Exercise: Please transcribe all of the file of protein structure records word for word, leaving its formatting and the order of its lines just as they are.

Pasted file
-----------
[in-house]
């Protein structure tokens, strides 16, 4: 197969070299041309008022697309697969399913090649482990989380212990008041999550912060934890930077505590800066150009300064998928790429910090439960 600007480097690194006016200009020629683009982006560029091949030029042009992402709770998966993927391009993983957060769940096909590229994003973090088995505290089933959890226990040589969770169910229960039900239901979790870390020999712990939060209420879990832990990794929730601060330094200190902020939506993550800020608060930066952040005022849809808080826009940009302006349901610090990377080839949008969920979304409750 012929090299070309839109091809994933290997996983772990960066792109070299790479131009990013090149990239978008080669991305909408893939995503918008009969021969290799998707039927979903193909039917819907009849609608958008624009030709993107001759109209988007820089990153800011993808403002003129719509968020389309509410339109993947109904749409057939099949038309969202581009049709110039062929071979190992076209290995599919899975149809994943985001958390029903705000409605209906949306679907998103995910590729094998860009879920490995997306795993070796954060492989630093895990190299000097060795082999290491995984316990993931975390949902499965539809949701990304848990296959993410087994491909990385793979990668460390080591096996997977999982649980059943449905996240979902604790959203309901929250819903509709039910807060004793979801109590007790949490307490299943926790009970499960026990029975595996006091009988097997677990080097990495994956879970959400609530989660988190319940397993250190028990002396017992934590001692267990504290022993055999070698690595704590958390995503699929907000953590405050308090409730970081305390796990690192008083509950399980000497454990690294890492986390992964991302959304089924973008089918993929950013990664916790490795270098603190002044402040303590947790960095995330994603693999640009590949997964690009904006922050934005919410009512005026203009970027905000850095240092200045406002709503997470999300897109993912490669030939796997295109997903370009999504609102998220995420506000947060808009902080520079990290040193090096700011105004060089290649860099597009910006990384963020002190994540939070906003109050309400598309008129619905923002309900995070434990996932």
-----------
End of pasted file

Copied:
[in-house]
């Protein structure tokens, strides 16, 4: 197969070299041309008022697309697969399913090649482990989380212990008041999550912060934890930077505590800066150009300064998928790429910090439960 600007480097690194006016200009020629683009982006560029091949030029042009992402709770998966993927391009993983957060769940096909590229994003973090088995505290089933959890226990040589969770169910229960039900239901979790870390020999712990939060209420879990832990990794929730601060330094200190902020939506993550800020608060930066952040005022849809808080826009940009302006349901610090990377080839949008969920979304409750 012929090299070309839109091809994933290997996983772990960066792109070299790479131009990013090149990239978008080669991305909408893939995503918008009969021969290799998707039927979903193909039917819907009849609608958008624009030709993107001759109209988007820089990153800011993808403002003129719509968020389309509410339109993947109904749409057939099949038309969202581009049709110039062929071979190992076209290995599919899975149809994943985001958390029903705000409605209906949306679907998103995910590729094998860009879920490995997306795993070796954060492989630093895990190299000097060795082999290491995984316990993931975390949902499965539809949701990304848990296959993410087994491909990385793979990668460390080591096996997977999982649980059943449905996240979902604790959203309901929250819903509709039910807060004793979801109590007790949490307490299943926790009970499960026990029975595996006091009988097997677990080097990495994956879970959400609530989660988190319940397993250190028990002396017992934590001692267990504290022993055999070698690595704590958390995503699929907000953590405050308090409730970081305390796990690192008083509950399980000497454990690294890492986390992964991302959304089924973008089918993929950013990664916790490795270098603190002044402040303590947790960095995330994603693999640009590949997964690009904006922050934005919410009512005026203009970027905000850095240092200045406002709503997470999300897109993912490669030939796997295109997903370009999504609102998220995420506000947060808009902080520079990290040193090096700011105004060089290649860099597009910006990384963020002190994540939070906003109050309400598309008129619905923002309900995070434990996932």